The Grammy award for heavy metal was a _new_ category that year. And maybe the category wasn't (and isn't) quite as well-defined as Metallica fans would have liked us to believe. (You'd probably call Led Zeppelin a heavy metal band, wouldn't you? Did you ever listen to "Stairway to Heaven"? What's that instrument you hear? Could it be -- gasp! -- a _fl*te_?)
Besides, Tull had been around for _twenty years_ at that point and had never won a Grammy of _any_ kind. Considering how much the heavy-metal category owed, and still owes, to Tull's music (especially Martin Barre's searing guitar and Ian Anderson's manic on-stage presence), doesn't it make sense that the Grammy judges would think it appropriate to launch the new category with a bit of well-deserved homage to its so-far-unrecognized roots?
Then, too, this album was, and is, one of Tull's finest. Anderson was recovering from some severe throat problems and had recorded most of this album at home, with Martin Barre, Doane Perry, Gerry Conway, David Pegg, and some electronic instruments (notably a keyboard and a drum machine). But even so, it was a _lot_ closer to Tull's earlier rock than it was to the electronic-synth stuff they'd been releasing during the 1980s to that point.
Still not convinced this is "heavy metal"? Okay, maybe it isn't quite. But what category _does_ Tull belong in? If you wanted to give them a well-deserved Grammy, can you think of a better one?
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14 of 14 people found the following review helpful By G. Harrah on November 1, 2005
Format: Audio CD
This is the most controversial album Jethro Tull has ever put out before or since and it's all due the the Grammy commitee. 1988's winner of the "Best Hard Rock or Heavy Metal" Grammy is neither. However it is an exellent album.

One of it's main strengths is the guitar work of Martin Barre. My favorite is his solo on "Budapest" because he demonstrates that one doesn't have to crank the amps up to 11 to have a kick bottom guitar solo. Ian Anderson says that "Budapest" is the song that he is most proud of, as it has a little bit of everything in it.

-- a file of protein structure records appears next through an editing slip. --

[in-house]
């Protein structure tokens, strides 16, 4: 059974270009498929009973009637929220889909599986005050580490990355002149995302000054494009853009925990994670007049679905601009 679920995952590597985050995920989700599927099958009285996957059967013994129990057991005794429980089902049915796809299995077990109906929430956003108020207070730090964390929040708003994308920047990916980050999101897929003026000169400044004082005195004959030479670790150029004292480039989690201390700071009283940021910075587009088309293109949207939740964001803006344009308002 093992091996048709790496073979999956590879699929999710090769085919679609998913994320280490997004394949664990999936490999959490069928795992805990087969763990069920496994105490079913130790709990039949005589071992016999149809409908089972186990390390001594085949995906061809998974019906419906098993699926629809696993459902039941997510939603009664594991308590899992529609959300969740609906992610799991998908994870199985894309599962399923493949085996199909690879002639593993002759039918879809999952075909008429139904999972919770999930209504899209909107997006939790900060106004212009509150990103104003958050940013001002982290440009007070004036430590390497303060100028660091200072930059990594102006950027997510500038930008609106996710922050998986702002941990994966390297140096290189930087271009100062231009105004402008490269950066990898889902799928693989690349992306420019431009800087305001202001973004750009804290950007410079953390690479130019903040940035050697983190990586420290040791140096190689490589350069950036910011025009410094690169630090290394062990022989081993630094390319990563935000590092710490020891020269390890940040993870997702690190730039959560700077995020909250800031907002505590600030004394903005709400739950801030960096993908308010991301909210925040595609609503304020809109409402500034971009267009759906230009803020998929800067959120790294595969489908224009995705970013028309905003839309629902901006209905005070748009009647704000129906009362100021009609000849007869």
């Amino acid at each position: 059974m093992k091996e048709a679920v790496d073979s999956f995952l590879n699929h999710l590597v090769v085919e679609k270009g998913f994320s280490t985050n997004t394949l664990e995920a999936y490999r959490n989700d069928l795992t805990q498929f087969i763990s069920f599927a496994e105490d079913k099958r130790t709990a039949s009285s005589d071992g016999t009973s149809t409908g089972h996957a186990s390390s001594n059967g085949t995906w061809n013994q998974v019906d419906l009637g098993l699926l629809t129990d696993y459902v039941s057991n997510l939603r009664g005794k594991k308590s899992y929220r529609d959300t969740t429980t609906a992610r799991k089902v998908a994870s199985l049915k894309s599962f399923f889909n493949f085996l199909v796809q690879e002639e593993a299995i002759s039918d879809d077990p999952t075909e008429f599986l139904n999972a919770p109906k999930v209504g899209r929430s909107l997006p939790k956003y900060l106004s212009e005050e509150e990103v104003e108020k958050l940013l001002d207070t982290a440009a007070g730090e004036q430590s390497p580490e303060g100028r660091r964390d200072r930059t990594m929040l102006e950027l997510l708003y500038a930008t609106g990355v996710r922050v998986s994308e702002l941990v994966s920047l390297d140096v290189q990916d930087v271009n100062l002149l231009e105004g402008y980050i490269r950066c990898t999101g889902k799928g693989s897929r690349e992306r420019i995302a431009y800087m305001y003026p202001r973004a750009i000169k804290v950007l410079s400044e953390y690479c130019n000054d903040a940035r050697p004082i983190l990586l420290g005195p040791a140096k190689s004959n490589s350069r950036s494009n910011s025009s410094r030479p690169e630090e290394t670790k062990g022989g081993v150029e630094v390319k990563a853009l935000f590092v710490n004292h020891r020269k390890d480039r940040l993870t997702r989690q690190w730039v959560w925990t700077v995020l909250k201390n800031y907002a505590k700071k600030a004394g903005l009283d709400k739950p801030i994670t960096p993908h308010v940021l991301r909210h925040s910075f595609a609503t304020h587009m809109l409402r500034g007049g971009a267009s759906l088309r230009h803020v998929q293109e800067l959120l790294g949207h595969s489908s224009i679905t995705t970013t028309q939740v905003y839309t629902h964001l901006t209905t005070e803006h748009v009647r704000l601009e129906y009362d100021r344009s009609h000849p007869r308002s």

This album also has the song "Farm on the Freeway" which is today a concert favorite amongst the fans.

What's unfortunate about this album is Ian's voice is merely a shadow of what it once was due to throat problems a few years back. I wish Martin Barre's guitar had been mixed a little higher in the song "Steel Monkey", and I really wish this package had included the original 20 minute version of "Budapest."

Overall though, a terrific album and worth the money. Come to think of it, the flute can be heavy and it is made of metal so perhaps what the Grammy committee meant when they gave Tull the award.
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7 of 7 people found the following review helpful By mwreview on March 20, 2003
Format: Audio CD
The first time I heard Tull was on MTV's "New Video Hour" back in 1987. The music video for "Steel Monkey" played. Normally, I would not have paid much attention but my favorite band at the time, Iron Maiden, named Tull as a major influence in numerous articles I read. So I recorded the video. It had an almost country rock sound which was very different from what I was used to hearing. I was a heavy metal fan. Still, I liked it and went out and bought Crest of a Knave, my first Jethro Tull studio album. It was the first of many Tull records I would buy so it definitely sparked a new musical interest in me. I'll always have a soft spot for it and was very happy Jethro Tull won the hard rock grammy. Now that I've listened to all of Tull's previous studio releases many times through the last 15 years, Crest of a Knave is towards the bottom of my top Tull list. It's not a bad album by any means. It is a soothing album at times with tracks like "Farm on the Freeway," "She Said She Was a Dancer," and "Budapest." A lot of the songs are about loss, whether it be a way of life or an intriguing woman. There is some sadness to this album. There is also two references to Jack the Ripper which might make a great Tull trivia question. My favorite track is "Raising Steam" which is, in contrast, a fun rocker. The single "Steel Monkey" is, lyrically, very clever. It gets three stars because Tull's earlier releases were so amazing. They raised the bar. As much as I liked this album in 1987, I found better music when I "discovered" earlier Tull albums one by one (a very fun time for me). Unlike most Tull fans, I wish Ian Anderson continued in the direction of "A" and "Under Wraps" (a more interesting and innovative path) rather than towards the more country rock sound of the late 1980s early 1990s. Note for those like me living in the vinyl and cassette past: this CD has two more tracks: "Waking Edge" and "Dogs in the Midwinter" (I've always thought 7 tracks was a bit skimpy).